Though the rumors have been predicting this for weeks, Google has officially announced the launch of Google Drive. For anyone who has used Dropbox before, Google Drive is pretty much the same in terms of storing documents.
The key difference is that Google Docs is built into Google Drive so it’s easier to create and collaborate on documents. Once you share content on Google Drive you can add and reply to comments on anything including PDFs, images and video files.
While Dropbox is currently available for most mobiles (Windows is absent from their list), Google Drive is only available for Android at the moment. As Apple has a number of hoops to jump through, I would expect that within the week, the Drive app will be available on iOs as well.
As someone who uses Google docs on a regular basis, Google Drive will finally allow you to create, read and add to documents in an app instead of a fiddly web browser. It also uses Optical Character Recognition to recognize text in scanned documents so you can search through images.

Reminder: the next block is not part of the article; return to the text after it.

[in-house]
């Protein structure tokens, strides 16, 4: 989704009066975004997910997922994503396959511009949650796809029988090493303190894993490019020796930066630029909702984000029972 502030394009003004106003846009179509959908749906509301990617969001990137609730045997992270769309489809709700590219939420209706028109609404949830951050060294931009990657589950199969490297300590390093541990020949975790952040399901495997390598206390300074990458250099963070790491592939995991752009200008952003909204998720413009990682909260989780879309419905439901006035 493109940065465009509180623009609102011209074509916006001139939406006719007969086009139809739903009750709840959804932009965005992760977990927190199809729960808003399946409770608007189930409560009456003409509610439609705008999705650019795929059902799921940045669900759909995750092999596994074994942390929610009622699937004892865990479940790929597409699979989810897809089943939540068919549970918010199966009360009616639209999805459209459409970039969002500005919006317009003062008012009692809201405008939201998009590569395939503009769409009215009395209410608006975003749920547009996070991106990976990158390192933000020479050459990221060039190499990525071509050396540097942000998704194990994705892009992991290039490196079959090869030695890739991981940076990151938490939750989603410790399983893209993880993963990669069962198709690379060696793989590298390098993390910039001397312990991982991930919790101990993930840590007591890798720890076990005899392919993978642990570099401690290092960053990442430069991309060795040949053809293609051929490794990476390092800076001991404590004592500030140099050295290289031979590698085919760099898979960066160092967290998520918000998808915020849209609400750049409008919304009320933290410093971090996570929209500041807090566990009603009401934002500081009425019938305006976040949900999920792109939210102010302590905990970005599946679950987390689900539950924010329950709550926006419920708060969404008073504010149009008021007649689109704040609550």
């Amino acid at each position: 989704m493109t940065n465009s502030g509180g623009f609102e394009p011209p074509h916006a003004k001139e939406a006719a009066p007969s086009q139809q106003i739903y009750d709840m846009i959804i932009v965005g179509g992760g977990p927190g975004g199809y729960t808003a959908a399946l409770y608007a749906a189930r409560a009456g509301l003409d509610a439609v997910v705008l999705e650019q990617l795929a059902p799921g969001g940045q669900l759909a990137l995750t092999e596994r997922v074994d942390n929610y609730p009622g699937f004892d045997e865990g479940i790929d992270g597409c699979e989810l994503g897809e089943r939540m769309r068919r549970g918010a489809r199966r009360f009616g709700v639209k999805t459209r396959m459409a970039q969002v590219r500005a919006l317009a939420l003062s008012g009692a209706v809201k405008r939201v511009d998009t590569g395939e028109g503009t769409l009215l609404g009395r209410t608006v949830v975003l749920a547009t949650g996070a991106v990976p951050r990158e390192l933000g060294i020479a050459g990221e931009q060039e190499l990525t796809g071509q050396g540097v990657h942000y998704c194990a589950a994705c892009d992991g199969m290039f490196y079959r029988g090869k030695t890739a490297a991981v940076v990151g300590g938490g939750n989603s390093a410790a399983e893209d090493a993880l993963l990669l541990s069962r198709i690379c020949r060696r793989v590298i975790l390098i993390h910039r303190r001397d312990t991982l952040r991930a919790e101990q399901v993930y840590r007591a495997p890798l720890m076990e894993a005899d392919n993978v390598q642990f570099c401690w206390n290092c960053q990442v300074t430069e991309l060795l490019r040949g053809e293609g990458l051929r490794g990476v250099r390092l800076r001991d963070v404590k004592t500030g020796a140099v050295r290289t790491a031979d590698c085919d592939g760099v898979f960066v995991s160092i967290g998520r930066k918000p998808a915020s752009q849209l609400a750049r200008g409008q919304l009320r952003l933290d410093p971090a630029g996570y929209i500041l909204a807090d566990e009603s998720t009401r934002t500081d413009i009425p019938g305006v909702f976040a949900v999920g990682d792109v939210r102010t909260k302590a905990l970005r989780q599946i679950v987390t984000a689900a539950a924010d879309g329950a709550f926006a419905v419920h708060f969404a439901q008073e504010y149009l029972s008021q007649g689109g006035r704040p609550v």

We experimented with the mobile app today, and using the photo function, we easily turned a photo into an editable text file. Surprisingly it was more than 99% correct. The photo was of typed text so it was probably easier to read, but this is going to make a big difference in how we integrate online and offline.
Now on to price. Dropbox only gives up to 2GB for free (up to 18GB with referrals) while with Google Drive you start with 5GB. As Google offer 100GB for only $ 4.99/month compared to $ 19.99/month with Dropbox, there will be plenty of companies making the switch.
As Google Docs are used across most organizations, Google Drive will be a market changer for online storage. Dropbox’s founders may well regret turning down Steve Jobs in 2009 when he wanted to aquire what he called a feature, rather than a product.
Will Dropbox survive? If they make a few changes, maybe. But unless they can adjust their pricing model, they are going to be left behind.